Episcopalians Elect Female Bishop as Top Leader
BY DANIEL BURKE and KEVIN ECKSTROM © 2006 Religion News Service
piscopalians elected the bishop of Las Vegas, Katharine Jefferts Schori, as the church's top leader on June 18, making her the first woman to lead a national church in the worldwide Anglican Communion.
Schori, 52, was elected in a closed conclave of bishops at the historic Trinity Church in downtown Columbus and was later confirmed by the lay and clergy delegates.
The Nevada bishop's election takes place nearly 30 years to the day after the Episcopal Church voted to ordain women. Only three of the 38 provinces within the Anglican Communion have ordained female bishops, though it is possible in about 11 others.
Conservatives here are already worried that Schori's election will elevate tensions between the American church and more conservative sister churches in the 77 million-member Anglican Communion.
Elected on the fifth ballot, Schori edged out Henry Parsley Jr., bishop of Alabama, 95-82, according to Jim Naughton, who is monitoring the convention for the Diocese of Washington.
Lay and clergy delegates later overwhelmingly confirmed her election, with nearly 90 percent approval. Speaking to those delegates, who thunderously applauded as she walked into the room, Schori thanked her fellow bishops and her family. "I am awed and honored and deeply privileged to have been elected," she said.
Schori, who hold a Ph.D. in oceanography and has been a priest for just 12 years, beat out six other candidates and was widely considered the dark horse in the race to lead the deeply divided church for the next nine years.
The Rev. Carole Cole Flanagan, vice president of the Episcopal Women's Caucus, said she was "delighted" by Schori's election. "Surely there will be mixed views, but there were mixed views when we began ordaining women 30 years ago, too," Flanagan said.
Schori succeeds Presiding Bishop Frank Griswold, who has served since 1997. She will be formally installed at Washington National Cathedral in November.
The married mother of one is a relative unknown in the church, but a brief look at her public statements reveals she is a progressive, favoring blessing ceremonies for same-sex couples, and voting in support of the church's first openly gay bishop three years ago.
Conservative activists have already dismissed her credentials and asked whether her short tenure--she became a bishop in 2001--is "adequate for serious consideration" for the church's top job.
The Rev. David Anderson, president of the conservative Anglican American Council, said Sunday that Schori does not have enough pastoral or administrative experience for the job. "She'll be hard-pressed to find experience within herself to meet the significant demands of this office," Anderson said.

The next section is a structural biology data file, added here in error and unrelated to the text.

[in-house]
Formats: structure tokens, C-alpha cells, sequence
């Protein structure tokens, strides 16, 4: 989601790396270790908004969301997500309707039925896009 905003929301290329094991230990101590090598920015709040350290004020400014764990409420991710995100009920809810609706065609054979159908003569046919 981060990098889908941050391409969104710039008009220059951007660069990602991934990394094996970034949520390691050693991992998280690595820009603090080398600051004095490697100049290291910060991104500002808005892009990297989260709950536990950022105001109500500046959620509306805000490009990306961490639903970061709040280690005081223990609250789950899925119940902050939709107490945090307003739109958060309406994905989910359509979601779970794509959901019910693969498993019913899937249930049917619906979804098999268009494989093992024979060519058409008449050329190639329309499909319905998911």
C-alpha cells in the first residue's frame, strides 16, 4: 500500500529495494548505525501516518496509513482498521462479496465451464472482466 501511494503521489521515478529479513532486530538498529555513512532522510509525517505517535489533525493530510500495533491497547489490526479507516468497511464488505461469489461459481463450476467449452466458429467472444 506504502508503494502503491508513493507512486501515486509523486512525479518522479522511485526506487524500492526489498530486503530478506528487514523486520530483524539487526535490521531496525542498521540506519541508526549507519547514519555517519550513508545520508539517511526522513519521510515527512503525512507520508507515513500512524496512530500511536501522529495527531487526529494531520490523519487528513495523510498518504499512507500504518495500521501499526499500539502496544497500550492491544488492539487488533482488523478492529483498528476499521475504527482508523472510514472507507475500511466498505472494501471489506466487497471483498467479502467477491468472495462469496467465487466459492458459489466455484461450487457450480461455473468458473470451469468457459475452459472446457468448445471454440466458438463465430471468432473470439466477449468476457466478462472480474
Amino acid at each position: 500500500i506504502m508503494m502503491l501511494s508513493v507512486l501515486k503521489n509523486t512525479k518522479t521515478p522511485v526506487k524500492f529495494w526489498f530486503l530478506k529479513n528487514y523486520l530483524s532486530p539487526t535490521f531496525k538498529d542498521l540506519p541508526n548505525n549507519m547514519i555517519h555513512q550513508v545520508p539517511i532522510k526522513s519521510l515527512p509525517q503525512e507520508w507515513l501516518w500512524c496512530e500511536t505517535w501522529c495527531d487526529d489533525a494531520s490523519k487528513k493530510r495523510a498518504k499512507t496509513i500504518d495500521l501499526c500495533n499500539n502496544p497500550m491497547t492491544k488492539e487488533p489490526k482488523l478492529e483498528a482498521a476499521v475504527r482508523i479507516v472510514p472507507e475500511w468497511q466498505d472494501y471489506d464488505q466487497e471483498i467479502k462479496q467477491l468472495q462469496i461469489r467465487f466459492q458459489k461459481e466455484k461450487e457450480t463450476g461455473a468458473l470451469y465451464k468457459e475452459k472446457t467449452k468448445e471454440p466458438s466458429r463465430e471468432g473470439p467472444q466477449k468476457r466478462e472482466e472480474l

In a brief profile of Schori issued earlier this year, the AAC wrote that "like other candidates, she is clearly committed to a new consensus in the Communion that embraces progressive, revisionist theology."
Schori inherits a church that is badly torn by divisions over human sexuality, and one that is at odds with sister churches in the 77 million-member Anglican Communion.
In Seismic Shift, Presbyterians Make Room for Gay Clergy
BY DAVID E. ANDERSON © 2006 Religion News Service
America's largest Presbyterian denomination, in a seismic shift on the role of gays and lesbians in the church, voted on June 20 to allow local and regional bodies to ordain gays to the church's ministries.
After nearly three hours of debate, delegates voted 298 to 221 to approve a complex proposal that allows local congregations and regional bodies known as presbyteries to bypass the church's current ban on "self-avowed practicing" gay clergy.
Current rules from 1996 that require "fidelity in marriage ... and chastity in singleness" will remain on the books, but local bodies can now allow exceptions to those standards if they wish. Those exceptions will still be subject to review by higher bodies. The proposal came from a blue-ribbon task force that spent four years studying the issue. "This is not an `anything goes' proposal," said the Rev. Blair Monie, chairman of the committee that brought the proposal. Rather, he said, it was a way to hold the church together by relying on some of its oldest practices.
The Rev. Stacy Johnson, a member of the task force, said the report was "not about sexuality but about the church" and how it moves forward in the midst of conflict.
Opponents, meanwhile, said the new policy "changes everything" in the life of the church and was a "transitional point" on the march toward tossing out all current prohibitions on gay clergy. The 2.3 million-member church has been debating the issue for nearly 30 years. This time, the debate was intense but polite and restrained -- and sometimes emotional.
"I am against homosexual ordination," said former moderator Marj Carpenter, her voice breaking. But she said she nevertheless supported the proposal. "I'm willing to compromise if it will get us back to being the church. I love this church, but please, let us get on."